Spontaneous noncardiac chest pain. Evaluation by 24-hour ambulatory esophageal motility and pH monitoring

Gastroenterology. 1988 Apr;94(4):878-86.


Noncardiac chest pain can be a diagnostic dilemma because patients rarely experience spontaneous chest pain in the laboratory. Therefore, we studied 24 patients with chronic, daily, substernal chest pain with a prototype 24-h ambulatory esophageal motility and pH system. Spontaneous chest pain episodes were correlated with pH less than 4 and abnormal motility changes (mean amplitude and duration, maximum amplitude and duration, or percentage of abnormal peristalsis) defined as exceeding the patient's normal esophageal motility pattern. Twenty-two patients experienced a total of 92 spontaneous chest pain episodes. Eleven chest pain episodes (12%) occurred during abnormal motility, whereas 18 episodes (20%) were associated with pH less than 4 and four episodes (4%) had both abnormalities. The majority of chest pain episodes, 59 events (64%), did not have any association with motility or pH. Abnormal maximum duration and amplitude were the motility changes most frequently associated with chest pain. Overall, 13 of 22 patients (59%) had at least one chest pain episode correlating with abnormal motility or pH (range 33%-100%). Therefore, we conclude that ambulatory esophageal motility and pH monitoring is useful in the evaluation of noncardiac chest pain. pH abnormalities (20%) are more commonly associated with chest pain than motility abnormalities (12%). However, the majority of chest pain episodes (64%) did not correlate with either abnormality and may be the result of lowered esophageal pain threshold for distention, i.e., the "irritable esophagus."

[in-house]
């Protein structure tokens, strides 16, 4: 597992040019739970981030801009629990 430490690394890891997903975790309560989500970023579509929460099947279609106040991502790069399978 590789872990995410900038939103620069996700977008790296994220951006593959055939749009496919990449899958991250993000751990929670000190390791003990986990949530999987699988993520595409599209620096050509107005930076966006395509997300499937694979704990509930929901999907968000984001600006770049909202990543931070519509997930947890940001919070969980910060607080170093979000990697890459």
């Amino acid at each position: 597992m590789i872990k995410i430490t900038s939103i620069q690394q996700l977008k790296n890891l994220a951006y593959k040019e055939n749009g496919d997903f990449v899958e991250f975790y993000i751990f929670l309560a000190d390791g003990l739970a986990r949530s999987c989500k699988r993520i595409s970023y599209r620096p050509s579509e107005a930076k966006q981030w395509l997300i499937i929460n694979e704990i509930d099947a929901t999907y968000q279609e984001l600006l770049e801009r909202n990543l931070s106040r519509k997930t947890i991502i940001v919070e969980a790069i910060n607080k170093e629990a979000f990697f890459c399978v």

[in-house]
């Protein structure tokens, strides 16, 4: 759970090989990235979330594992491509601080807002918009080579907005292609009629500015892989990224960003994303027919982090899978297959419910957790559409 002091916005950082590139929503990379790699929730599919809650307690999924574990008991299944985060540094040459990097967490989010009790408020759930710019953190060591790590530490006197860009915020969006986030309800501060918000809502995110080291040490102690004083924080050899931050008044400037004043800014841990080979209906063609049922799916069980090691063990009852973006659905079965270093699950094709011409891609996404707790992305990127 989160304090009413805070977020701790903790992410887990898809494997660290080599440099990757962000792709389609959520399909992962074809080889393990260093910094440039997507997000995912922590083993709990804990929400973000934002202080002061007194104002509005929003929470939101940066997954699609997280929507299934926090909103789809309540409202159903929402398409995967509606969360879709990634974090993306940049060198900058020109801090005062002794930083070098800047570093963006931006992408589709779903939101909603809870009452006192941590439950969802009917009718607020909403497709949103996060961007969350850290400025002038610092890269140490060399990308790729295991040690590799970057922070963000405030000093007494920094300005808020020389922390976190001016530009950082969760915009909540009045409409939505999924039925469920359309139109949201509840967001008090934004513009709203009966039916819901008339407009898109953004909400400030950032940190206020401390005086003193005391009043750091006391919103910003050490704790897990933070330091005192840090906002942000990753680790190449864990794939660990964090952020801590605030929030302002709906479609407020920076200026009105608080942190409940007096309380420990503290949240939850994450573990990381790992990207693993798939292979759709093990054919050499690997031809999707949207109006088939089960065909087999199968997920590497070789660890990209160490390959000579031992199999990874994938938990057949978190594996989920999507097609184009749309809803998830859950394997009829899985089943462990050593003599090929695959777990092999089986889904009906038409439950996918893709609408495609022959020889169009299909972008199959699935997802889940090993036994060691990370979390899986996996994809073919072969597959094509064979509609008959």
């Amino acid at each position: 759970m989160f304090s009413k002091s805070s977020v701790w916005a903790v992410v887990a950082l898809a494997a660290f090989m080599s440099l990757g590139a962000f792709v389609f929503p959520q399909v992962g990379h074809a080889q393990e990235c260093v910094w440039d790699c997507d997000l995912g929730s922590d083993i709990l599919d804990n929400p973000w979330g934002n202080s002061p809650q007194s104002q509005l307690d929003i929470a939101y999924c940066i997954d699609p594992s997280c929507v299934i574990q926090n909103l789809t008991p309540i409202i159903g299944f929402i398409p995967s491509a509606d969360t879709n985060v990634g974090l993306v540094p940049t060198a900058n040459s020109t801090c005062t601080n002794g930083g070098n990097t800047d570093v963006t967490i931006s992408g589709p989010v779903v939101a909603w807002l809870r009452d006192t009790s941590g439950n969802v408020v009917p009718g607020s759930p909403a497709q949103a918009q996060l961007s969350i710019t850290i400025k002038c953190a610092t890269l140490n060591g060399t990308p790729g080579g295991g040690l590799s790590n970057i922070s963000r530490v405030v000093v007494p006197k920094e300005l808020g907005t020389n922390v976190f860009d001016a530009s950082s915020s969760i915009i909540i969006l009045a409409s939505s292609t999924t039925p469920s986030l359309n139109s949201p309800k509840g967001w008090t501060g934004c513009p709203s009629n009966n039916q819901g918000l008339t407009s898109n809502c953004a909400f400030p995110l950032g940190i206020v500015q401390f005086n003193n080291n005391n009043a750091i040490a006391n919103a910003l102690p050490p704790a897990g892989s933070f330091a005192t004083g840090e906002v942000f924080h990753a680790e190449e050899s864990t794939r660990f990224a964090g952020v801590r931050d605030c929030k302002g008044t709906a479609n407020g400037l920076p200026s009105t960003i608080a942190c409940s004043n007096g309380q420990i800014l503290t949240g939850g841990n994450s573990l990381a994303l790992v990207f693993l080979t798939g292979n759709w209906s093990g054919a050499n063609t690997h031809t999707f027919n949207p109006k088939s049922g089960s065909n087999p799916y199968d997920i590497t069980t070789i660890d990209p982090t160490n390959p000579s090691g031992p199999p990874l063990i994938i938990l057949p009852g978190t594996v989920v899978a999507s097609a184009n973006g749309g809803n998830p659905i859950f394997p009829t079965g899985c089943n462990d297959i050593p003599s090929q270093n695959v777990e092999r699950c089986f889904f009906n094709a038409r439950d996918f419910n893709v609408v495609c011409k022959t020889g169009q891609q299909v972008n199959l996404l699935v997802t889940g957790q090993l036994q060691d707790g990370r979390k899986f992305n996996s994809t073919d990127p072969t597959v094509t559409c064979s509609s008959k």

Publication types

  • Research Support, U.S. Gov't, P.H.S.

MeSH terms

  • Chest Pain / etiology*
  • Esophageal Diseases / complications*
  • Esophagus / physiology*
  • Female
  • Gastroesophageal Reflux / complications*
  • Humans
  • Hydrogen-Ion Concentration
  • Male
  • Middle Aged
  • Monitoring, Physiologic / methods*
  • Peristalsis